January 4, 2010

Jack, As Good As It Gets

Editor's Letter

Nicholson holds court at home (he buys his range balls in bulk from Lakeside).

Nicholson holds court at home (he buys his range balls in bulk from Lakeside).

When Jack Nicholson invited Golf Digest to his house, we didn't quite believe it. Nicholson is a bit like Ben Hogan, who was once described to me inimitably by Curtis Strange as "a secluse." OK, maybe neither lived the solitary life, but they both hung out only with their friends and deliberately kept away from the press.

Jack doesn't appear on TV or do many magazine interviews. He has posed for just a handful of covers in all his 70 years. And he doesn't play in pro-celebrity tournaments. If you want to see Jack, you've got to buy a movie ticket.

We got to him through a mutual friend, Rudy Durand, who is a producer, director and all-around Hollywood rainmaker. He's also one of the guys Jack likes to hang with at Lakeside and Bel-Air.

Tarde

Kevin Cook had been researching Jack the Golfer for months, talking to people who know his game, but never to the man himself. One day the phone rang, and it was Jack, who talked and talked and ended by inviting us home to take pictures and finish the conversation.

According to Rudy, this was unprecedented. Golf Digest spent about eight hours over two days at Jack's Beverly Hills property. "He could not have been more open and honest," says Senior Editor Craig Bestrom, who oversaw the Nicholson Q&A and our Hollywood Top 100 ranking. "His first words to me in his carport were: 'I want to talk to you about this story. It needs to be a little bit funny, because I'm not a serious golfer the way Jack Nicklaus and Tiger are. I love golf, but I play it a little differently than they do.'"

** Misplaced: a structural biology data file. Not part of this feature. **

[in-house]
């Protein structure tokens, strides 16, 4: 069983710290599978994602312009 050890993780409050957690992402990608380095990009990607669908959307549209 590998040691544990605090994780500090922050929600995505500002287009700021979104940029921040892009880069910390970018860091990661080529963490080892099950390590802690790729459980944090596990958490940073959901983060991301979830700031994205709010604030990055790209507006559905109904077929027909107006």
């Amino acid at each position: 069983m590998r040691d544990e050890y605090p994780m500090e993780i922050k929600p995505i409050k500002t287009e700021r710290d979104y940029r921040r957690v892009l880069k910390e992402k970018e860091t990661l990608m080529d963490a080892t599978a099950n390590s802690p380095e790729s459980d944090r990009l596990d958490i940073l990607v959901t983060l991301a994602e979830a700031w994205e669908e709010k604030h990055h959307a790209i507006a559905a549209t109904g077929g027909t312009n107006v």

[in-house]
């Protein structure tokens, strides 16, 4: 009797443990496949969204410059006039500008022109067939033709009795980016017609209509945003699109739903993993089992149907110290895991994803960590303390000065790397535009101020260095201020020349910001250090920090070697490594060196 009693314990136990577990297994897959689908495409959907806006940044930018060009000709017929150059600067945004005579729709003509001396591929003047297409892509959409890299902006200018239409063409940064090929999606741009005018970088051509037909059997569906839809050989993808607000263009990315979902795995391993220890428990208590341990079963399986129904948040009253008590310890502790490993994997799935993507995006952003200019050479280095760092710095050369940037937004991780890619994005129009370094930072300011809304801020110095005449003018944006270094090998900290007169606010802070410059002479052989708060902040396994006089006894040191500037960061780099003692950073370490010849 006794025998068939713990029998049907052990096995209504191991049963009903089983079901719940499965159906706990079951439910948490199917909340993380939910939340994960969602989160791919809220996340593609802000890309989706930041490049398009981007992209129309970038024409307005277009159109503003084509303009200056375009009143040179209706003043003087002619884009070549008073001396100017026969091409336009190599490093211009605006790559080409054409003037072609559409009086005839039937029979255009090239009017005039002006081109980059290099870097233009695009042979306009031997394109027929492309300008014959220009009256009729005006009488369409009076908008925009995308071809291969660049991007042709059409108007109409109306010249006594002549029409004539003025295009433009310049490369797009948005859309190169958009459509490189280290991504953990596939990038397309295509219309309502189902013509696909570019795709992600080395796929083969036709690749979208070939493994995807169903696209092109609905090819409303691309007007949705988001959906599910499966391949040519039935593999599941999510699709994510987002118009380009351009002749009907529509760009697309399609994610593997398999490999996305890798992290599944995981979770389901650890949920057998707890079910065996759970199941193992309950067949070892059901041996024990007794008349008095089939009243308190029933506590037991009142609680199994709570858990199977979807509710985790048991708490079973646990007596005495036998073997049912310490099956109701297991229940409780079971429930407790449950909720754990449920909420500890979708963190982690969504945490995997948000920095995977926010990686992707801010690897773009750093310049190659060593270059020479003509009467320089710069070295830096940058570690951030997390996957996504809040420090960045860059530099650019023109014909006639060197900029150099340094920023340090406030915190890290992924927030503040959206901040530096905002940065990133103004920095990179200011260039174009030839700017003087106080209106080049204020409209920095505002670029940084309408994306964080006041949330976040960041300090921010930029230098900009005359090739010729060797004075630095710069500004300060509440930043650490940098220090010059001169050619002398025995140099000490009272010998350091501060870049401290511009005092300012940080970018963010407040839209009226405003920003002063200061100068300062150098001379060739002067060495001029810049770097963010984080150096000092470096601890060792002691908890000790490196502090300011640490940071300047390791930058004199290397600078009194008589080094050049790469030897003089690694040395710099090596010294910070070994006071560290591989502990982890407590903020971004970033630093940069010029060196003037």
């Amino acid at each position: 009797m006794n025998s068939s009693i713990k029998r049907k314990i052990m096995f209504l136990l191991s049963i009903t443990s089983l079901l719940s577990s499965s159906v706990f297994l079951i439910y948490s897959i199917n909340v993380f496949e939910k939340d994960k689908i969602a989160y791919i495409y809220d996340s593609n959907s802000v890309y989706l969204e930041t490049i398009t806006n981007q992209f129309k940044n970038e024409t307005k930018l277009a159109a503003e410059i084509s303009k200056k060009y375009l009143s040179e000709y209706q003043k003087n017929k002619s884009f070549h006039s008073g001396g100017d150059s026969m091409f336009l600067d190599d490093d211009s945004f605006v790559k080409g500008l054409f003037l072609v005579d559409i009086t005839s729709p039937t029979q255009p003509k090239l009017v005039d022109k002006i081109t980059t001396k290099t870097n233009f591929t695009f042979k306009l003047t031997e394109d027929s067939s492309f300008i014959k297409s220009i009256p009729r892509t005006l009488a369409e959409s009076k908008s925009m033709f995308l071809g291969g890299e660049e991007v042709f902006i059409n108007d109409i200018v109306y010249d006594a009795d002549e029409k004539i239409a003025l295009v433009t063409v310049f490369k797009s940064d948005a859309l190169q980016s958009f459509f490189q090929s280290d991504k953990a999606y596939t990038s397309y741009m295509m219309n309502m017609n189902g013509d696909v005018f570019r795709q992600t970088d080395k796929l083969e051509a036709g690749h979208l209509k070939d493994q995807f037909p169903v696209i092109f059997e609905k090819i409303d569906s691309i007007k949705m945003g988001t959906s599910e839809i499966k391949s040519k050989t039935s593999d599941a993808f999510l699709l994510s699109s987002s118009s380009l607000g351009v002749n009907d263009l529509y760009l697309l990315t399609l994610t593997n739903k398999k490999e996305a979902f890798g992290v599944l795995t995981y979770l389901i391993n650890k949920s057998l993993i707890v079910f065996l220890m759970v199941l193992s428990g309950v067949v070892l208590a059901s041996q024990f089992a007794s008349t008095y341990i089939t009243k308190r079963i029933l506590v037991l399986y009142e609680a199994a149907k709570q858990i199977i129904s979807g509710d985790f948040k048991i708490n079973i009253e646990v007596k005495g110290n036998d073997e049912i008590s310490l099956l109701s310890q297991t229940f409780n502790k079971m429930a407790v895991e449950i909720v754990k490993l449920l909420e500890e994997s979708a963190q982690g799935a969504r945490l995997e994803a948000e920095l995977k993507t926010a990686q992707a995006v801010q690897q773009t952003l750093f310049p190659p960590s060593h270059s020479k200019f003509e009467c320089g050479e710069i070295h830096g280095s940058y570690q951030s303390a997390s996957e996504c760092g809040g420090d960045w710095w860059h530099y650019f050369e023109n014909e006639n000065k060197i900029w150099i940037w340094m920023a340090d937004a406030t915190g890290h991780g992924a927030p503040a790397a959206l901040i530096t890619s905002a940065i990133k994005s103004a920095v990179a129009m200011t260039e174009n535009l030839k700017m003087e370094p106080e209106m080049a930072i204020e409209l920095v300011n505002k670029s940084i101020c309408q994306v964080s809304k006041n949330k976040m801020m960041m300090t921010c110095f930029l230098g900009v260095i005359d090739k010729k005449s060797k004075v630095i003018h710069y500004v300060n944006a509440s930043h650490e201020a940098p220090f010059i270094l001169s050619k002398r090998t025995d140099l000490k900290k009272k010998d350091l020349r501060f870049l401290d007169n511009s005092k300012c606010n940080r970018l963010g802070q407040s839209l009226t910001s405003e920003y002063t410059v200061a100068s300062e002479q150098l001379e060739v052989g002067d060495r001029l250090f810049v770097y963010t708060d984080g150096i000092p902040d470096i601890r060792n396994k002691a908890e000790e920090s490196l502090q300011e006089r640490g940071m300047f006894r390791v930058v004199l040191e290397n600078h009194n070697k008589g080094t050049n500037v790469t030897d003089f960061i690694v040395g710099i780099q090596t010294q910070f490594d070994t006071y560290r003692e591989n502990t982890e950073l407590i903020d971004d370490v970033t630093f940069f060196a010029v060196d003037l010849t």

Of course, that was a surprise. Now sporting a 12.5 Handicap Index, Nicholson plays by his own rules: No double bogeys on the first six holes. Collect on bets; never pay off. Under pressure, cheat. And--maybe the one rule he shares with the senior Hogan--any green hit in regulation cannot be three-putted. (There's also a tribute to Hogan in this issue, by the way, celebrating the 50th anniversary of the most famous image in golf instruction--the pane of glass. Check out Jack's own pane-of-glass story.)

The award-winning photographer Nigel Parry shot Nicholson on his deck hitting balls into the canyon behind his house. Jack would strike a crazy-eyed pose from "Cuckoo's Nest" or "The Shining" and say, "That's the shot. Why are we taking any more? You guys are a bunch of amateurs."

Next to Jack, we're all a bunch of amateurs.